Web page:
Gracetoameh
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Hi. I have started college a few weeks ago and I'm currently doing Geography, Biology, and sociology.
I'm thinking about dropping geography because the first (and maybe the second too) topic is physical geography and has some physics in it (like waves). And I really hate physics.
I only chose geography because I enjoyed the human geography (50% of the course) and I didn't mind the water/carbon topics too.

I'm thinking of taking business a level or psychology a level or just keep doing geography ughh.

What do you guys think? Do you need to be really good in English to do psychology? and really good in maths to do business?
What's your experience in geography/business/psychology a level?

I'm really sorry I talked too much :/
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Liverpool Hope University
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Report 7 months ago
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(Original post by Gracetoameh)
Hi. I have started college a few weeks ago and I'm currently doing Geography, Biology, and sociology.
I'm thinking about dropping geography because the first (and maybe the second too) topic is physical geography and has some physics in it (like waves). And I really hate physics.
I only chose geography because I enjoyed the human geography (50% of the course) and I didn't mind the water/carbon topics too.

I'm thinking of taking business a level or psychology a level or just keep doing geography ughh.

What do you guys think? Do you need to be really good in English to do psychology? and really good in maths to do business?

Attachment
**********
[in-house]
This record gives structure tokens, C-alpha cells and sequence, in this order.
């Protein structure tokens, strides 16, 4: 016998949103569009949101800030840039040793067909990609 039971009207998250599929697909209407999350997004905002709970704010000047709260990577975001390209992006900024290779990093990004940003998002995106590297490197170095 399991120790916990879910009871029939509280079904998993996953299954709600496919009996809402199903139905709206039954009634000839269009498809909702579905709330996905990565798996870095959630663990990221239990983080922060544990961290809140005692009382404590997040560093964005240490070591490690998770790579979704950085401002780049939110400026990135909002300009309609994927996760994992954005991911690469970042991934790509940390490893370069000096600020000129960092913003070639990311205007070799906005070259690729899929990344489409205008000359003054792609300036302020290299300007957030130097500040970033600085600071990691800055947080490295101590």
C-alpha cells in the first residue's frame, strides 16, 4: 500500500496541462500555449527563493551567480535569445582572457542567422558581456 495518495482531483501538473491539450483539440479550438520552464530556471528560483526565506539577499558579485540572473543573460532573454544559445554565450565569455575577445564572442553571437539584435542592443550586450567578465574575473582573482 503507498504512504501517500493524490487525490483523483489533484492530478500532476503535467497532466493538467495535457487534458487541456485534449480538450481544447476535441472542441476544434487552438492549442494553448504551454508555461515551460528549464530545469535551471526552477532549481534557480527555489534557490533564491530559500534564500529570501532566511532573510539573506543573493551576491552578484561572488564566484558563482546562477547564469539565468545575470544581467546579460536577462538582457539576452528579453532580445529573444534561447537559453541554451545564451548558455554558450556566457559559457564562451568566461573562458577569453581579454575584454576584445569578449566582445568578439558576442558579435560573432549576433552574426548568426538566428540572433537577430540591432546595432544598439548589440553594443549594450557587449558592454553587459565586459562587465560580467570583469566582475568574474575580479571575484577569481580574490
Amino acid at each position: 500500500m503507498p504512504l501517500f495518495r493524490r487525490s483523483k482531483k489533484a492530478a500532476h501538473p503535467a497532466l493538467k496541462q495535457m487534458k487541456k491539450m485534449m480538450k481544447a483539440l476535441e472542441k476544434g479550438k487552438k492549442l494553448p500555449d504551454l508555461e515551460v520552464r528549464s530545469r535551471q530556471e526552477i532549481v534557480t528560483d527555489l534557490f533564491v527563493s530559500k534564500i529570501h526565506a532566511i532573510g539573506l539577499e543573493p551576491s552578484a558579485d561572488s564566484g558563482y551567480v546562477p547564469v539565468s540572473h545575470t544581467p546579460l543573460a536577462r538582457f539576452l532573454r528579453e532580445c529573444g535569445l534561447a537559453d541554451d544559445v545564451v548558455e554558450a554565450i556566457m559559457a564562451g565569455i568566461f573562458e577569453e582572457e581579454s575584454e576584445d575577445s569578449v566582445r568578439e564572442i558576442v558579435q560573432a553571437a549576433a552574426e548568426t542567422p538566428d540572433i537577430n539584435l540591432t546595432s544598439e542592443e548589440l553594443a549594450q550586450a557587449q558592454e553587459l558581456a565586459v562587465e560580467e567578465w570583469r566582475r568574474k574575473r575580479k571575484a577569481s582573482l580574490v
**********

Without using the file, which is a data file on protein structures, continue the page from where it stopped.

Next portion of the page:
What's your experience in geography/business/psychology a level?

I'm really sorry I talked too much :/
Hey!

When I studied A-Levels I seemed to have the same problem, I enjoyed Geography at GCSE but not at A-Level. In the end I studied Psychology, English Language and Philosophy & Ethics.

One thing I would say is that Psychology is a bit of a combination of English, Maths and Science, however I wouldn't say you need to be an expert in either - most of the time Psychology is studied for the first time at A-Level. The Maths side is usually for statistics and probability, which when you learn the equations is essentially just inputting numbers. English is beneficial for essay writing, but its also important that you know how to structure your work properly.

My advice would maybe be to speak to a Psychology tutor at your college and to see what they think, they might be able to point you in the direction of some helpful resources. One thing that helped me when studying Psychology was getting tutored by a University student, so it might be worth seeing if their are local schemes like that available.

Hope this helps a little bit!

Good luck,

Mia
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